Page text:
Pairs well with: This is a very versatile beer. It's great for a range of food from burgers, veggies, to moderately spicy cuisine. When done well, it's hard to find something that doesn't go well with a full-flavored Bohemian Pilsner.

Rating: Four Bottle Openers (out of four)

The Consensus: This beer has not received enough ratings to be evaluated at BeerAdvocate or RateBeer.

The Verdict: Common Thread is an excellent Bohemian pilsner. It's balanced, crisp and flavorful. More than well-made, it's a beer that speaks to the common experience shared by all those who came to brew day back on March 15, and to all those who share a pint of it with friends during Madison Craft Beer Week.

Common Thread Bohemian Pilsner is nice and pleasant with the bitterness from local Sterling hops and the firm underpinning of smooth-biscuity German malt. Its level of alcohol is kept modest at 5.5%, so it can join the conversations among friends who want to share a beer or two without getting filled-up or having palates wrecked. Kirby Nelson calls it a "companion and buddy," because of its easy drinking nature. I agree.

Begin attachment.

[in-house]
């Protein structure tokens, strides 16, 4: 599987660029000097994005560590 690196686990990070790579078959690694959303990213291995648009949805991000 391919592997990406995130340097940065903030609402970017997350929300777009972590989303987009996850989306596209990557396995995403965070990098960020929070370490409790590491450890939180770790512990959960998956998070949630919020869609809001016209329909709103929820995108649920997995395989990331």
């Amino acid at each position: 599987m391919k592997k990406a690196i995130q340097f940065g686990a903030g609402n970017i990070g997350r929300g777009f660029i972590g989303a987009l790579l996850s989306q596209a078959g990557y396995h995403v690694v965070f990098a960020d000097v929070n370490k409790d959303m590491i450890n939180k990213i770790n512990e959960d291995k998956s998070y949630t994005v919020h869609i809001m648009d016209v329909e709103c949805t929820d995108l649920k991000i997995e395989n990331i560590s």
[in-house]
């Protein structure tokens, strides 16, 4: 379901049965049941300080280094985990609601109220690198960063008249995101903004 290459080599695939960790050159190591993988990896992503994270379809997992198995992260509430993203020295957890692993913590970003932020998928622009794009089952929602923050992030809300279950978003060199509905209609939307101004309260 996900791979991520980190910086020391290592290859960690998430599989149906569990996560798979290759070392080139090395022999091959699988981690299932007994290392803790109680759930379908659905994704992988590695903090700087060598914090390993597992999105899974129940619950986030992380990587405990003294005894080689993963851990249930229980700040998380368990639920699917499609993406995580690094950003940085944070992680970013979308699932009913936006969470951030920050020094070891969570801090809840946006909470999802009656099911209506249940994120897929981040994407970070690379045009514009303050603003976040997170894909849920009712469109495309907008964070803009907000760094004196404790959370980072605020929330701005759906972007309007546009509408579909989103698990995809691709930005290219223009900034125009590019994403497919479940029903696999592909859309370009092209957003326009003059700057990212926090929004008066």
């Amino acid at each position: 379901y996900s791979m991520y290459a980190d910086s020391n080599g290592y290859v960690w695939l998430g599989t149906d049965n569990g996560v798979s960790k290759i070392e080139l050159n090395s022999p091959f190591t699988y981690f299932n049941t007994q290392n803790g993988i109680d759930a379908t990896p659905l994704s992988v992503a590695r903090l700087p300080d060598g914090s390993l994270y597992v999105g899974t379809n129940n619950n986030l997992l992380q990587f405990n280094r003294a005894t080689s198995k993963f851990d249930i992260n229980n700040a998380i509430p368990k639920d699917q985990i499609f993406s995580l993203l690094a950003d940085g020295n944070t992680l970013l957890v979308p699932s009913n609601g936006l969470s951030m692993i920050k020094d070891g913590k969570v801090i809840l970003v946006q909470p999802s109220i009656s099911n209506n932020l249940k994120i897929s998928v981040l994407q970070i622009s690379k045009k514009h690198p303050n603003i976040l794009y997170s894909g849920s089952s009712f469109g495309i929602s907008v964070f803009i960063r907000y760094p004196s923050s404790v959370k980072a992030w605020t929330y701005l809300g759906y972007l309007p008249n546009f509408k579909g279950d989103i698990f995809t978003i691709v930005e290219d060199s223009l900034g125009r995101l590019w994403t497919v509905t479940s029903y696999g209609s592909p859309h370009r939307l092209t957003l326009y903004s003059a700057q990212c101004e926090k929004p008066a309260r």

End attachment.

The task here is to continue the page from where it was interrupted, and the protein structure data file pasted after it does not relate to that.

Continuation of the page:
As a beer enthusiast who is always looking for the next new brew, this is one that caused me to step back and rethink my impression of pilsners. If you appreciate the crispness and flavor of Pilsner Urquell, a beer that's often cited as the reference point for the style, then you'll be pleasantly surprised with Common Thread. After tasting it just prior to this year's release and personally witnessing the brew day, I appreciate the beer even more for all that went into making it.

To think, these brewers make beer day in-and-out for a competitive Madison market, and they all were able to come together to collaborate and solve problems on a tricky beer to create. It was fun see them get really excited about meeting those challenges, as well as how they appreciate the rich history of the style. Now we all get to enjoy the fruits of their labor.